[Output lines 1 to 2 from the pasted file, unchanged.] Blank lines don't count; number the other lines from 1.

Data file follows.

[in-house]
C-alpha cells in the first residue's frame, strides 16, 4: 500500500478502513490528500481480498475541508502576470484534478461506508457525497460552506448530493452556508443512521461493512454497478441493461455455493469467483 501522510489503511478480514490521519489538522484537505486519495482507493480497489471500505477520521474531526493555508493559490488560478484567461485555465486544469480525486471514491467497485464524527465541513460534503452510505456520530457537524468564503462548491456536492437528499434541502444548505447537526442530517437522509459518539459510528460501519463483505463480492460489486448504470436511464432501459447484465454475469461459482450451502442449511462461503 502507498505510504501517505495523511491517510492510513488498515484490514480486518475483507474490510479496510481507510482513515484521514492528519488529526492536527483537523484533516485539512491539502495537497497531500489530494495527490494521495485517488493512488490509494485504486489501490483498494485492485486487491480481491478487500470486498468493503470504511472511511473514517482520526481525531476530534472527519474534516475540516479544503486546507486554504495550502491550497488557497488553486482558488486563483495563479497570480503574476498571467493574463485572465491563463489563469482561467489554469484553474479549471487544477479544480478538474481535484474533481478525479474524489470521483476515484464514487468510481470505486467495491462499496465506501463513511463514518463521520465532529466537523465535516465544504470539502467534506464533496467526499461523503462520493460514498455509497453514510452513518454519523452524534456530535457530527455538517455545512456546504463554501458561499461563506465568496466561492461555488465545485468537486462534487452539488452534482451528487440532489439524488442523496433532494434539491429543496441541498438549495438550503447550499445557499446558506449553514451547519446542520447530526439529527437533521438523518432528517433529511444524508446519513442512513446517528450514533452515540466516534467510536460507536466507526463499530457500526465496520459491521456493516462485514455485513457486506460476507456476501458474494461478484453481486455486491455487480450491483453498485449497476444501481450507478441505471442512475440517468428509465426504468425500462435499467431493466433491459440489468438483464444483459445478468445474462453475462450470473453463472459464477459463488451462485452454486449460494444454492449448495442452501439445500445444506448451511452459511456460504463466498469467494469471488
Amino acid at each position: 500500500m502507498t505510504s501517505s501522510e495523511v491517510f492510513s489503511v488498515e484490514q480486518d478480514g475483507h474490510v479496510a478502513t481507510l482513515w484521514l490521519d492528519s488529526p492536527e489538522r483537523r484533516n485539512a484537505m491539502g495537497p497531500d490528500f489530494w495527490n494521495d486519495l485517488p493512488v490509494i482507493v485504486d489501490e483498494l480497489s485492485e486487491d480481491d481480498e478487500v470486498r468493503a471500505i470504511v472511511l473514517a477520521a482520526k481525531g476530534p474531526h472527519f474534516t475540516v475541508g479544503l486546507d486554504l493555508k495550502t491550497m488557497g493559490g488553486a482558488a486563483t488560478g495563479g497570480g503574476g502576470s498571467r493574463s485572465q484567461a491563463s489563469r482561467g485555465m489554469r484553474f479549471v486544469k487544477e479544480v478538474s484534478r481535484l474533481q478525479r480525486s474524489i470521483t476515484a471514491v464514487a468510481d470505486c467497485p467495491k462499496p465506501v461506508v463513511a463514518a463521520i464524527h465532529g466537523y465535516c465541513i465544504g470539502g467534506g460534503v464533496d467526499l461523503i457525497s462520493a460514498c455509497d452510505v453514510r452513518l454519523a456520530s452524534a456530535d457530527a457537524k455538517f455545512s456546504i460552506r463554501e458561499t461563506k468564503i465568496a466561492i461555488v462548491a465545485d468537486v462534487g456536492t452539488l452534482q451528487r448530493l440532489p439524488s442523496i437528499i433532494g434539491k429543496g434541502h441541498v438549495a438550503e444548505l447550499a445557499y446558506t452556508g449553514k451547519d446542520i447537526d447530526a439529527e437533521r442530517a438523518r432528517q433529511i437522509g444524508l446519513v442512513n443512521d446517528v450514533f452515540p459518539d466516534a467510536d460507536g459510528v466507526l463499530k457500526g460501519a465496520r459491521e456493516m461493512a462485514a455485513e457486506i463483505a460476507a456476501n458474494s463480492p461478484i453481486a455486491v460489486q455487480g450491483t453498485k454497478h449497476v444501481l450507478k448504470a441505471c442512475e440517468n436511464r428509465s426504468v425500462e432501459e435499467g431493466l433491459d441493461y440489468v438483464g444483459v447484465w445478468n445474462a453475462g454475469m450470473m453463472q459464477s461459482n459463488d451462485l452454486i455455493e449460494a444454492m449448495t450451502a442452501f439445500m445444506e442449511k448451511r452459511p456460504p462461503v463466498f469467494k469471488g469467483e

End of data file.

[in-house]
C-alpha cells in the first residue's frame, strides 16, 4: 500500500478502513490528500481480498475541508502576470484534478461506508457525497460552506448530493452556508443512521461493512454497478441493461455455493469467483 501522510489503511478480514490521519489538522484537505486519495482507493480497489471500505477520521474531526493555508493559490488560478484567461485555465486544469480525486471514491467497485464524527465541513460534503452510505456520530457537524468564503462548491456536492437528499434541502444548505447537526442530517437522509459518539459510528460501519463483505463480492460489486448504470436511464432501459447484465454475469461459482450451502442449511462461503 502507498505510504501517505495523511491517510492510513488498515484490514480486518475483507474490510479496510481507510482513515484521514492528519488529526492536527483537523484533516485539512491539502495537497497531500489530494495527490494521495485517488493512488490509494485504486489501490483498494485492485486487491480481491478487500470486498468493503470504511472511511473514517482520526481525531476530534472527519474534516475540516479544503486546507486554504495550502491550497488557497488553486482558488486563483495563479497570480503574476498571467493574463485572465491563463489563469482561467489554469484553474479549471487544477479544480478538474481535484474533481478525479474524489470521483476515484464514487468510481470505486467495491462499496465506501463513511463514518463521520465532529466537523465535516465544504470539502467534506464533496467526499461523503462520493460514498455509497453514510452513518454519523452524534456530535457530527455538517455545512456546504463554501458561499461563506465568496466561492461555488465545485468537486462534487452539488452534482451528487440532489439524488442523496433532494434539491429543496441541498438549495438550503447550499445557499446558506449553514451547519446542520447530526439529527437533521438523518432528517433529511444524508446519513442512513446517528450514533452515540466516534467510536460507536466507526463499530457500526465496520459491521456493516462485514455485513457486506460476507456476501458474494461478484453481486455486491455487480450491483453498485449497476444501481450507478441505471442512475440517468428509465426504468425500462435499467431493466433491459440489468438483464444483459445478468445474462453475462450470473453463472459464477459463488451462485452454486449460494444454492449448495442452501439445500445444506448451511452459511456460504463466498469467494469471488